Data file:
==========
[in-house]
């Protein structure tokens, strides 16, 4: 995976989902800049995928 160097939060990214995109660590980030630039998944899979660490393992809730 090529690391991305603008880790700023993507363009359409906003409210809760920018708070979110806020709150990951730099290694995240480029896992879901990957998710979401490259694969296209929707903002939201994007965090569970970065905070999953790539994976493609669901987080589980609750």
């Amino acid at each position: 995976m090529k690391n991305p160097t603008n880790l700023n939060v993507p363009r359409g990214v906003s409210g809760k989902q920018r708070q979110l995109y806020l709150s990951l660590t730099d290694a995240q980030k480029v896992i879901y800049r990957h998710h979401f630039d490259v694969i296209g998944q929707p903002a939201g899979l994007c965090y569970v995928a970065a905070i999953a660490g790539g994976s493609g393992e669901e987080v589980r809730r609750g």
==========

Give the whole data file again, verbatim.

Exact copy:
[in-house]
């Protein structure tokens, strides 16, 4: 995976989902800049995928 160097939060990214995109660590980030630039998944899979660490393992809730 090529690391991305603008880790700023993507363009359409906003409210809760920018708070979110806020709150990951730099290694995240480029896992879901990957998710979401490259694969296209929707903002939201994007965090569970970065905070999953790539994976493609669901987080589980609750």
């Amino acid at each position: 995976m090529k690391n991305p160097t603008n880790l700023n939060v993507p363009r359409g990214v906003s409210g809760k989902q920018r708070q979110l995109y806020l709150s990951l660590t730099d290694a995240q980030k480029v896992i879901y800049r990957h998710h979401f630039d490259v694969i296209g998944q929707p903002a939201g899979l994007c965090y569970v995928a970065a905070i999953a660490g790539g994976s493609g393992e669901e987080v589980r809730r609750g």